• In essential beliefs, we have unity.

Ephesians 4:4-6

• In non-essential beliefs, we have liberty.

Romans 14:1, 4, 12, 22

• In all our beliefs, we show charity.

1 Corinthians 13:2



Bethel Christian Church is an independent, non-denominational fellowship of believers who seek to follow Christ and wear only His name. Although we exist apart from any external authority or control, we do participate with other churches in many projects and programs that exalt the Lord Jesus and spread the Gospel. We are not the only Christians, but we earnestly strive to be Christians only.



The sole basis for our belief is the sixty-six books of the Bible, which is uniquely God-inspired, without error in the original manuscripts, and the final authority on all matters of faith and practice. (2 Timothy 3:15-17; Hebrews 4:12; 2 Peter 1:20, 21)



We teach that there is but one true and living God (Deuteronomy 6:4; Isaiah 45:5-7; 1 Corinthians 8:4), perfect in all His attributes, one in essence, eternally existing in three persons—Father, Son, and Holy Spirit (Matthew 29:19; 2 Corinthians 13:14)—each possessing all the attributes of deity and deserving of our worship and obedience. In the beginning God created out of nothing the universe and all things therein, thus manifesting the glory of His power, wisdom and goodness. By His sovereign power, He continues to sustain His creation. By His providence, He is operating throughout history to fulfill His plan of redemption.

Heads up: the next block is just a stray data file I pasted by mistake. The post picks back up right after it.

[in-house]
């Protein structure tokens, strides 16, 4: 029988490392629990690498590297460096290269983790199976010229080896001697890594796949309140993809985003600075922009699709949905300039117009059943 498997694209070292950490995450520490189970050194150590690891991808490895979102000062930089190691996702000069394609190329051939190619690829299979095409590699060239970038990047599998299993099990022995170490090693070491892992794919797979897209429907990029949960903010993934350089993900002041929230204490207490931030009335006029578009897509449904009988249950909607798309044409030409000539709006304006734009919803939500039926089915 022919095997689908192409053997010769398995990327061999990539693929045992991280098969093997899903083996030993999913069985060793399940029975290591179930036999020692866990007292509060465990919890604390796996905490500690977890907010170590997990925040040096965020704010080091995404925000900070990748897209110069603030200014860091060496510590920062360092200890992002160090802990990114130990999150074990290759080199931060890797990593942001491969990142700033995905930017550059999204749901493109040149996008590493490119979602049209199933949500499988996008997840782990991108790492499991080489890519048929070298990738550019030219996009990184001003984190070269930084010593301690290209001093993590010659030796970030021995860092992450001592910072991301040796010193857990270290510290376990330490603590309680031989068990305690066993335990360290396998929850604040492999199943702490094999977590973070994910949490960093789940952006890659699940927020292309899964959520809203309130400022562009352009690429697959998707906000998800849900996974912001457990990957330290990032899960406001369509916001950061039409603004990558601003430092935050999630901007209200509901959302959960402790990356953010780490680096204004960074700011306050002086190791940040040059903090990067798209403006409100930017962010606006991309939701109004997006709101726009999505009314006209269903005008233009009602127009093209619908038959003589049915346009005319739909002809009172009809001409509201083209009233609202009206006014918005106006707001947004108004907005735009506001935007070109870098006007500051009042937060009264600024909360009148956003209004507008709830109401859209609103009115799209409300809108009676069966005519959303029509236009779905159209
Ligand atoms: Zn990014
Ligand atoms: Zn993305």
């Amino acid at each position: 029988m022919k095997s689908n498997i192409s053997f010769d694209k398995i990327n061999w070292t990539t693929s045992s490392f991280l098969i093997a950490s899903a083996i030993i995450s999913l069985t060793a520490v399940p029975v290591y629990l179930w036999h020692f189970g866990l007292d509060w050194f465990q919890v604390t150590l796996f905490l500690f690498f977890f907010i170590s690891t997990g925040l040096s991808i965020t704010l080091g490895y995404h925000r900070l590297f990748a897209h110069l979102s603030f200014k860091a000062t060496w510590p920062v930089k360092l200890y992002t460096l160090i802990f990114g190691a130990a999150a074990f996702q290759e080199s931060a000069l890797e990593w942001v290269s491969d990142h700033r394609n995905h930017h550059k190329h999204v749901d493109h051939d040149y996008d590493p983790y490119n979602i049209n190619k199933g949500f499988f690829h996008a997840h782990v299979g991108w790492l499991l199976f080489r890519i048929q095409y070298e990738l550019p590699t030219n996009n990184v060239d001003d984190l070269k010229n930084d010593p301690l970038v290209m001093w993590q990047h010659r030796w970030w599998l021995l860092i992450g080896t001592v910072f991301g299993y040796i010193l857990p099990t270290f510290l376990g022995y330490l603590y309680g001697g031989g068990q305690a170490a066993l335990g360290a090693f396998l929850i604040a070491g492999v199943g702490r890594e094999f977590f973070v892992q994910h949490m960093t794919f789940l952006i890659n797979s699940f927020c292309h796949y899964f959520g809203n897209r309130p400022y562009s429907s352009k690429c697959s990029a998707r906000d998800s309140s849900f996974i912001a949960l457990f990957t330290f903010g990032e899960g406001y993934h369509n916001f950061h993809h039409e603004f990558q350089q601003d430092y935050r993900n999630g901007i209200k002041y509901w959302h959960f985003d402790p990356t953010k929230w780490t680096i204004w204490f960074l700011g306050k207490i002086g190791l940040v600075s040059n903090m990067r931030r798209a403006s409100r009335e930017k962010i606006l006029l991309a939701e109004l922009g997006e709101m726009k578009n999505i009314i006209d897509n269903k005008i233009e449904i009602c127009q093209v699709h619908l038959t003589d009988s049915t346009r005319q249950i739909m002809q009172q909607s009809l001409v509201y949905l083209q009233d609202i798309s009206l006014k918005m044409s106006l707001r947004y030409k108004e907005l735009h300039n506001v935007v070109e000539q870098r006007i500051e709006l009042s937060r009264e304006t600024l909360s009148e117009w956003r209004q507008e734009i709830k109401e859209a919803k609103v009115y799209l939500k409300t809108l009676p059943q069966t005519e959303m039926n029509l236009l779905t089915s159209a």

We teach that Jesus Christ—the second person of the Trinity—though being equal with God (John 10:30; Philippians 2:5-8), surrendered His prerogatives of deity and came to earth to pay the debt for man’s soul. Having been born of a virgin (Isaiah 7:14; Matthew 1:23-25), Jesus lived a totally sinless life and was therefore qualified to pay for our sins by dying on the cross as our substitute (John 10:15; Romans 3:24, 25; 1 Peter 2:24). He literally and physically rose from the dead and ascended to the right hand of the Father where He now mediates as our advocate and high priest (Matthew 28:6; Luke 24:38, 39; Acts 20:30, 31; Romans 4:25; Romans 8:34; Hebrews 7:25; 1 John 2:1). We teach that Jesus will return to earth personally and visibly to consummate history and judge all mankind according to the eternal plan of God (John 5:22, 23; Acts 1:9-11; 1 Thessalonians 4:13-18; 2 Corinthians 5:10).